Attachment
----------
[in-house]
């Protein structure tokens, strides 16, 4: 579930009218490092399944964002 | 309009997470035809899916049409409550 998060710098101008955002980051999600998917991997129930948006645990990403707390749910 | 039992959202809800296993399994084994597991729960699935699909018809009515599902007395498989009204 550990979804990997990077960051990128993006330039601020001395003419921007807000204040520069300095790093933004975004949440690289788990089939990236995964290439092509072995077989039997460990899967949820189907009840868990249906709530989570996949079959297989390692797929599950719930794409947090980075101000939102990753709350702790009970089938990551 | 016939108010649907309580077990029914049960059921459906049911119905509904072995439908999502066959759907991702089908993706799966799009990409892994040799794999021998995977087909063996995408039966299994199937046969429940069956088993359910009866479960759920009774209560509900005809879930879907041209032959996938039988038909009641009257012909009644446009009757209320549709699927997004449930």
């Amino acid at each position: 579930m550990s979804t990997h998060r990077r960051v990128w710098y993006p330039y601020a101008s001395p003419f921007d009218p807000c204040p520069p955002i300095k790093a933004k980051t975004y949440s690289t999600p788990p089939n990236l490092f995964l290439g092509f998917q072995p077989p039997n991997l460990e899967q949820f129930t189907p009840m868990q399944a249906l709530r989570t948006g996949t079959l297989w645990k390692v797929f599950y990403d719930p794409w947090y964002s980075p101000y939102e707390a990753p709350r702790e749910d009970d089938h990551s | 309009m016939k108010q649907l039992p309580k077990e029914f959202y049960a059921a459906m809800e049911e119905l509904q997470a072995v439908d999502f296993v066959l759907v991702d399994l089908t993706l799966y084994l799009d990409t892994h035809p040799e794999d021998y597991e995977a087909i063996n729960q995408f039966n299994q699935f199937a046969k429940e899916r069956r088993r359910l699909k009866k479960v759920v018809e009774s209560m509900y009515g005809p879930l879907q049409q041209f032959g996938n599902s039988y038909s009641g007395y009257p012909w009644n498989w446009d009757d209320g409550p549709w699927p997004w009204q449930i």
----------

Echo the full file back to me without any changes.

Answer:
[in-house]
């Protein structure tokens, strides 16, 4: 579930009218490092399944964002 | 309009997470035809899916049409409550 998060710098101008955002980051999600998917991997129930948006645990990403707390749910 | 039992959202809800296993399994084994597991729960699935699909018809009515599902007395498989009204 550990979804990997990077960051990128993006330039601020001395003419921007807000204040520069300095790093933004975004949440690289788990089939990236995964290439092509072995077989039997460990899967949820189907009840868990249906709530989570996949079959297989390692797929599950719930794409947090980075101000939102990753709350702790009970089938990551 | 016939108010649907309580077990029914049960059921459906049911119905509904072995439908999502066959759907991702089908993706799966799009990409892994040799794999021998995977087909063996995408039966299994199937046969429940069956088993359910009866479960759920009774209560509900005809879930879907041209032959996938039988038909009641009257012909009644446009009757209320549709699927997004449930």
């Amino acid at each position: 579930m550990s979804t990997h998060r990077r960051v990128w710098y993006p330039y601020a101008s001395p003419f921007d009218p807000c204040p520069p955002i300095k790093a933004k980051t975004y949440s690289t999600p788990p089939n990236l490092f995964l290439g092509f998917q072995p077989p039997n991997l460990e899967q949820f129930t189907p009840m868990q399944a249906l709530r989570t948006g996949t079959l297989w645990k390692v797929f599950y990403d719930p794409w947090y964002s980075p101000y939102e707390a990753p709350r702790e749910d009970d089938h990551s | 309009m016939k108010q649907l039992p309580k077990e029914f959202y049960a059921a459906m809800e049911e119905l509904q997470a072995v439908d999502f296993v066959l759907v991702d399994l089908t993706l799966y084994l799009d990409t892994h035809p040799e794999d021998y597991e995977a087909i063996n729960q995408f039966n299994q699935f199937a046969k429940e899916r069956r088993r359910l699909k009866k479960v759920v018809e009774s209560m509900y009515g005809p879930l879907q049409q041209f032959g996938n599902s039988y038909s009641g007395y009257p012909w009644n498989w446009d009757d209320g409550p549709w699927p997004w009204q449930i």